Asus Wavi review

High quality and very reliable right up to 1080p, but Asus’s WHDI screencaster has shortcomings and it’s a tad expensive too

Price when reviewed 

We've seen a couple of devices offering to stream the content of your laptop or PC's screen directly to your TV. The Netgear Push2TV employed Intel's WiDi to achieve the feat, while the talented Veebeam sported wireless USB.

The Asus Wavi introduces yet another acronym to the mix: WHDI. The letters stand for Wireless Home Digital Interface, and the technology uses the 5GHz wireless spectrum to digitally transmit Full HD video signals – losslessly – from distances of up to 25m, and at bit-rates of up to 3Gbits/sec.

It has the backing of a number of big manufacturers with Sony, Samsung and Sharp among them, which are building the technology into their high-end TVs; the idea being to banish cables, leaving you free to place source components somewhere other than directly below the TV.

The Wavi lets you do the same, but with the output of a PC or laptop instead of a dedicated Blu-ray player. The system comprises two boxes: one is a transmitter to plug into your PC via USB and HDMI; the other is a receiver you connect to your HDTV. Setup is simple: install the driver, plug everything in and switch on the two boxes.

Asus Wavi

We had trouble getting the box to display the 1,600 x 900 native resolution of one test laptop, but at standard HD and SD resolutions it connected perfectly, allowing us to use Windows 7’s settings to either mirror our desktop to the TV, or extend it. There’s also support for 3D playback at 1080p.

To test it we set up a PC at a distance of 5m, with a couple of metal cabinets obstructing the signal, and threw on a selection of video files through the connection. Whatever played on the screen of our test laptop, also played smoothly on the target TV. We tried 1080p MKV files, online 1080p content, AVIs, MP4s and a whole tranche of others without a hint of a dropped frame. The Wavi can also stream copy-protected Blu-ray and DVD discs straight from the optical drive of your computer since WHDI supports HDCP.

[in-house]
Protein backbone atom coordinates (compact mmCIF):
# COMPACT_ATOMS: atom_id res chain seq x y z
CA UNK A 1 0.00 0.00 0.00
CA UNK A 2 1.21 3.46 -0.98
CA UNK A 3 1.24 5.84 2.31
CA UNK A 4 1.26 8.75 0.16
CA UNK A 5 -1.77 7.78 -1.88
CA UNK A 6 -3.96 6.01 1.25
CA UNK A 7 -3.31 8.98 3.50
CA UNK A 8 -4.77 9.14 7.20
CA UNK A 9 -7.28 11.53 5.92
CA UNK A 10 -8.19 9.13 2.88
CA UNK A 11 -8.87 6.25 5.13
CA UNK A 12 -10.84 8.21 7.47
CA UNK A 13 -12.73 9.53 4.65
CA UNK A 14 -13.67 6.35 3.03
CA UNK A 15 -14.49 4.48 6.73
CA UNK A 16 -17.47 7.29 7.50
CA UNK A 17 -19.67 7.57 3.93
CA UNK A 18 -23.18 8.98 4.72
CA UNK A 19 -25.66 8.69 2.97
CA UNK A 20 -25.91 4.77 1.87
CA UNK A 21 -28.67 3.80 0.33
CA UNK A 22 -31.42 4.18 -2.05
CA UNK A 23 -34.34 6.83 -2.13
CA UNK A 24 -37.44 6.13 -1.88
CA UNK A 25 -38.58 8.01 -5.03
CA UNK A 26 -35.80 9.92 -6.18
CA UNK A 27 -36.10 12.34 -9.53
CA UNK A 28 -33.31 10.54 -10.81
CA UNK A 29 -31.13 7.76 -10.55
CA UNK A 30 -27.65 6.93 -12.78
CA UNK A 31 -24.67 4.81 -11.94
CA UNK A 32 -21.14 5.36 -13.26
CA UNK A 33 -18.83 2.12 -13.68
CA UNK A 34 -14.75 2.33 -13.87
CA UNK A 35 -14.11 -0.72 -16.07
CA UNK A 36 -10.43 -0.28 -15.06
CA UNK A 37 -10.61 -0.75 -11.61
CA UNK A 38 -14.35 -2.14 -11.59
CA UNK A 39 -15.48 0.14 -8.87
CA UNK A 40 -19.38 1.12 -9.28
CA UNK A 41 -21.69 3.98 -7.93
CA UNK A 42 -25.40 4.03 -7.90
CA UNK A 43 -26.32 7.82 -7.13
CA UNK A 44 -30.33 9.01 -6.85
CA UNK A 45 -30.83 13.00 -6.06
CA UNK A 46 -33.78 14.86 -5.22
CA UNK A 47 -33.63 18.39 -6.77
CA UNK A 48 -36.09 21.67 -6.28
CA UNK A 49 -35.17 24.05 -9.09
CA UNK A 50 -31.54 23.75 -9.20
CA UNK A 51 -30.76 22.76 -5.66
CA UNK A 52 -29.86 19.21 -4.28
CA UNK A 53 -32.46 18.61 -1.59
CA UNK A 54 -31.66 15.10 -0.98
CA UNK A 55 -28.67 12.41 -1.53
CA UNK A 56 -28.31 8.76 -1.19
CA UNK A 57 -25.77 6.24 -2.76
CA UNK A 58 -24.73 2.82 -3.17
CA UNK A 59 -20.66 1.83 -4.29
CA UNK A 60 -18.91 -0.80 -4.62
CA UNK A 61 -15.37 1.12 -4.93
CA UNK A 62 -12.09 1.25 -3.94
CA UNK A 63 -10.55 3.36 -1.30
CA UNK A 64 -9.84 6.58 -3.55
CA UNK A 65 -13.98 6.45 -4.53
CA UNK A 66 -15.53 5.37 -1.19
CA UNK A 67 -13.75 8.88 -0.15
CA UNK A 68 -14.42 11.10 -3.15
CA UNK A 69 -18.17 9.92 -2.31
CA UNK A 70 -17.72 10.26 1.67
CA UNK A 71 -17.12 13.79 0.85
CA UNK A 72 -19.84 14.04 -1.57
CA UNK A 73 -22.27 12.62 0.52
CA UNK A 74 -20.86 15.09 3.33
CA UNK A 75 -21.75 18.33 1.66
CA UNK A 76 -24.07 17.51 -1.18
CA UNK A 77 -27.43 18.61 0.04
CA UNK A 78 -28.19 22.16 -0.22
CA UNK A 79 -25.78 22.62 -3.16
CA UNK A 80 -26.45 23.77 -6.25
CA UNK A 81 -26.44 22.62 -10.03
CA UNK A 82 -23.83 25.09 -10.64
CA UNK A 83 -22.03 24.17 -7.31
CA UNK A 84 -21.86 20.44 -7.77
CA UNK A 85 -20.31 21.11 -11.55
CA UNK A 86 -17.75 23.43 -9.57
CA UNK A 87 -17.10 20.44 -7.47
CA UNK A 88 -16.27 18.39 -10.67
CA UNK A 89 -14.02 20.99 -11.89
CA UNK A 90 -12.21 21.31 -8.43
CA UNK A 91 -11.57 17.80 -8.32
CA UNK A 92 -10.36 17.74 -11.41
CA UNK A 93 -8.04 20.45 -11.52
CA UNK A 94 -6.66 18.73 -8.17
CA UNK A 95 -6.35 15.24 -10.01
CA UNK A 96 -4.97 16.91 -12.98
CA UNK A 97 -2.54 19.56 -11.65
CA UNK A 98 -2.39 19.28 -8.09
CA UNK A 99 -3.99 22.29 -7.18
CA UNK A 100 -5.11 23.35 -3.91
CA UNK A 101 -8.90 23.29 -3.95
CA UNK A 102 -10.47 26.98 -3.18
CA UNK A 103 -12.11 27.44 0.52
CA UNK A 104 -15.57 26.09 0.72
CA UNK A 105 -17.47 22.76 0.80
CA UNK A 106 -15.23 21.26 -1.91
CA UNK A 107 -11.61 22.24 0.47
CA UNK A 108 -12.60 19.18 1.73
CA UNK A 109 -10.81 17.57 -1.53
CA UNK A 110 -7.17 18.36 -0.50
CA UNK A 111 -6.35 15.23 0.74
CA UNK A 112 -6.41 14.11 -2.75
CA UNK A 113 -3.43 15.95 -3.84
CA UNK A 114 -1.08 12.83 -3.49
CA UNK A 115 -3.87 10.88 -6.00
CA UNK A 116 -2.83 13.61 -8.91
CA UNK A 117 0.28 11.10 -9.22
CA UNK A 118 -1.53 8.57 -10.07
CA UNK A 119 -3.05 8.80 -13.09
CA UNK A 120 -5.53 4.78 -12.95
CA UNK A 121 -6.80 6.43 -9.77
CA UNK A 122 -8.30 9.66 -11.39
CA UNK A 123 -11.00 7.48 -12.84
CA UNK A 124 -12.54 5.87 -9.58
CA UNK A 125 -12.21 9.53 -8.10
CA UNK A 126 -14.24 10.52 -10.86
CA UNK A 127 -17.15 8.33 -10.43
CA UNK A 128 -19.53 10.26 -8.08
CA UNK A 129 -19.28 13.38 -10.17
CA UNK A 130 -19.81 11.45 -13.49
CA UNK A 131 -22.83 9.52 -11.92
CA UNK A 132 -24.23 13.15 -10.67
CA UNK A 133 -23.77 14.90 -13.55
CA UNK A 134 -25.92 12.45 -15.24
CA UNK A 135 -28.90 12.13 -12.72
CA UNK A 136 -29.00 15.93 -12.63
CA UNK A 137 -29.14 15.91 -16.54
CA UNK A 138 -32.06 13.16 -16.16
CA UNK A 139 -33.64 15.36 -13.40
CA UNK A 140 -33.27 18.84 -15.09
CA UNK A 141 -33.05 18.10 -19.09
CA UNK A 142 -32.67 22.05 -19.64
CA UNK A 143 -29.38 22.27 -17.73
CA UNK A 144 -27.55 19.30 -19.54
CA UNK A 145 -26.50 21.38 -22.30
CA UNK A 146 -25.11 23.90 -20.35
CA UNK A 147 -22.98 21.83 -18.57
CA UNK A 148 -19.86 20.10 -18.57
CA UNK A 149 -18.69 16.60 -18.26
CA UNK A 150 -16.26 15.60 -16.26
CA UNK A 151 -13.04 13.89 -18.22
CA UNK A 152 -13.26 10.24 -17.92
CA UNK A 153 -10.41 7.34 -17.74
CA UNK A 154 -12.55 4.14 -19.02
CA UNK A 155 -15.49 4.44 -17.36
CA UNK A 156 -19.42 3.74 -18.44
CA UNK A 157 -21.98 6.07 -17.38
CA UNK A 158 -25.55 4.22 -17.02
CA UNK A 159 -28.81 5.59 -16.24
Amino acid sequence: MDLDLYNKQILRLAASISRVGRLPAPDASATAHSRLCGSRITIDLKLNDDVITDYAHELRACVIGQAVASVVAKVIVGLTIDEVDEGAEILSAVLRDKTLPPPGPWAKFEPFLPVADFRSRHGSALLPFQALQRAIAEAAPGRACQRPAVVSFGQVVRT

There’s another twist too. At the rear of the receiver box next to the HDMI output you’ll also find a pair of USB A sockets. In conjunction with the USB connection on the transmitter and those drivers mentioned earlier, these allow you to connect a keyboard and mouse to control the transmitting PC – as if it were connected directly to your TV.

In practice, this allows you not only to watch TV programs, but also take full advantage of the gaming power of your PC. We tried it out, taking a quick jaunt through the jungles of Crysis, and with no apparent latency it was perfectly playable.

Asus Wavi

There are some niggles: the receiver box lacks any kind of audio output, so if you want to connect external speakers you’ll have to hook them up to your TV’s headphone or line-out connection. There’s only one HDMI input, and you may well find that you have to fiddle and fettle your software settings before you can get Blu-ray playback working.

The PowerDVD software we were using refused to work initially in mirror mode and we had to select the TV output as our primary display before it would display our test movies at all. The main problem, though, is the price, which at £160 feels a touch too high for something that effectively replaces a few cables.

No other screencasting product even comes close to matching the capabilities of these two boxes. Neither the Veebeam nor the Netgear Push2TV can stream Full HD or HDCP sources, and neither can boast of anything like the USB control feature either. But the Wavi’s limited connectivity, and that price tag do dampen our enthusiasm somewhat.

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